Interplay of Endogenous and Exogenous Biochemical Species on Neuropathic Pain after Spinal Cord Injury
Neuropathic pain after spinal cord injury (SCI) presents a complex clinical challenge, affecting millions with no satisfactory treatment options currently available. Much of the recent research focuses on a wide variety of endogenous mechanisms that can contribute to pain, but have yet to produce positive results in clinical studies. This dissertation focuses on the role of a highly reactive and toxic aldehyde, acrolein, in initiating, instigating, and perpetuating neuropathic pain after spinal cord injury. Acrolein is shown to mimic damage caused by an injury, in the absence of mechanical trauma. Additionally, removing it using acrolein scavengers can mitigate neuropathic pain-like behaviors. This dissertation also investigates the dynamic response of not only acrolein, but also a cation channel that is associated with neuropathic pain, TRPA1, and a pro-inflammatory chemokine, MCP-1, that may be involved in the transition from acute to chronic pain. Endogenous mechanisms of neuropathic pain development may not be the only contributing factors to the persistence of post-SCI neuropathic pain. Few studies have investigated the effects of exogenous factors that can contribute to pain. One such factor, cigarette smoke, has been featured in clinical reports of post-SCI neuropathic pain where increases in neuropathic pain were observed during periods of smoking. Cigarette smoke happens to contain, among many toxic chemicals, acrolein. Until this study, investigations linking cigarette smoke and the biochemical mechanisms of post-SCI pain had yet to be procured. We hypothesized that respiratory exposure to acrolein from cigarette smoke contributes to post-SCI hypersensitivity in a mechanistically similar manner to acrolein-mediated pain development (acute) and persistence (chronic). This study correlates acrolein inhalation with neuropathic pain behavior and deepened the understanding of the underlying biochemical mechanisms behind acrolein-mediated pain. It also demonstrates that exposure to cigarette smoke delays the exacerbation of neuropathic pain after SCI. The ultimate goal of this research endeavor has been to provide evidence for the potential development of more safe and effective treatments for post-SCI neuropathic pain.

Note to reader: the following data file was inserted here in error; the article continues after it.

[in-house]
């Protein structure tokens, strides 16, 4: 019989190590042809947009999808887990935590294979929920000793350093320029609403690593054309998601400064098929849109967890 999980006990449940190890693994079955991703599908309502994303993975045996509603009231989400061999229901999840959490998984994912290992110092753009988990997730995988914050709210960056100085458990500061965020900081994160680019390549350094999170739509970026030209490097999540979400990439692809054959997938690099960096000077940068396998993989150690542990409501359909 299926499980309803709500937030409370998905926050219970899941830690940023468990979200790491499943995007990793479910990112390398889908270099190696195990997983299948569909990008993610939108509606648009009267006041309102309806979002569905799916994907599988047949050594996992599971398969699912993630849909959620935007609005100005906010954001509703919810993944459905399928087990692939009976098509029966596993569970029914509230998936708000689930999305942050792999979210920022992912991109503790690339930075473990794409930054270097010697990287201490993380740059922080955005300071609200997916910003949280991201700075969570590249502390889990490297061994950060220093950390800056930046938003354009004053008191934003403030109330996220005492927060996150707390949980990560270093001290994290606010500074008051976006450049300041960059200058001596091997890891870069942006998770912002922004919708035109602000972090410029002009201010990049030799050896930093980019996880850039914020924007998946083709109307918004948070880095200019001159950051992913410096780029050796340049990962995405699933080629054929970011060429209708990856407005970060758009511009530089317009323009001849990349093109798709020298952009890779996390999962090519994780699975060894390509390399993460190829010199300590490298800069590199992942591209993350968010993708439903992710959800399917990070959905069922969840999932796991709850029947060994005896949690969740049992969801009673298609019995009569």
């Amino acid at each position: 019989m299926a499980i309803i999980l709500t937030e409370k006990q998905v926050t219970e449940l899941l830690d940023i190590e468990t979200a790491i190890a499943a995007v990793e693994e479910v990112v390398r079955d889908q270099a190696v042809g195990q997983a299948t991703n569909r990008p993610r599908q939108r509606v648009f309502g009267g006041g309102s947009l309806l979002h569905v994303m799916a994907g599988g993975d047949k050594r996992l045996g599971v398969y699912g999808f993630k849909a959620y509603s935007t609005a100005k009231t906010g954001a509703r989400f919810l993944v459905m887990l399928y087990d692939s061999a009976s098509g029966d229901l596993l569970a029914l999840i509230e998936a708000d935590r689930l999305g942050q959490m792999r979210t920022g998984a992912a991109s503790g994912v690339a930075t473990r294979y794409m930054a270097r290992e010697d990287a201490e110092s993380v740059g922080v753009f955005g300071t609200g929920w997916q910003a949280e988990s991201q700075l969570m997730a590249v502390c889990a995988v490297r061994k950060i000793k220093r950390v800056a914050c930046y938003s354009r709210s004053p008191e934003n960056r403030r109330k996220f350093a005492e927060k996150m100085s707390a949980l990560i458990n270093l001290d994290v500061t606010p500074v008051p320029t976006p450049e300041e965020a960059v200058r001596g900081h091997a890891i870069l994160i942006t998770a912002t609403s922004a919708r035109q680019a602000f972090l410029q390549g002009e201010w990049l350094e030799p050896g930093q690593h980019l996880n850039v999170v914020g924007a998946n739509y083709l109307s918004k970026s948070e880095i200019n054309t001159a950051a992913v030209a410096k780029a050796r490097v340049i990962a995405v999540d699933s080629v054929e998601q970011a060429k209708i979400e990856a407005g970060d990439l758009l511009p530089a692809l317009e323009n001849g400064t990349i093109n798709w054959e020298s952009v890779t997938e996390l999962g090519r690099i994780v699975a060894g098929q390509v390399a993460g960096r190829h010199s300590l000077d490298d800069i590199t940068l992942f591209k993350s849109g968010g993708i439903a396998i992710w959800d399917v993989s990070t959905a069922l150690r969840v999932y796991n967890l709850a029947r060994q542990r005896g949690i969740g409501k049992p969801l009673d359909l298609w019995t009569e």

Shi, Purdue University.
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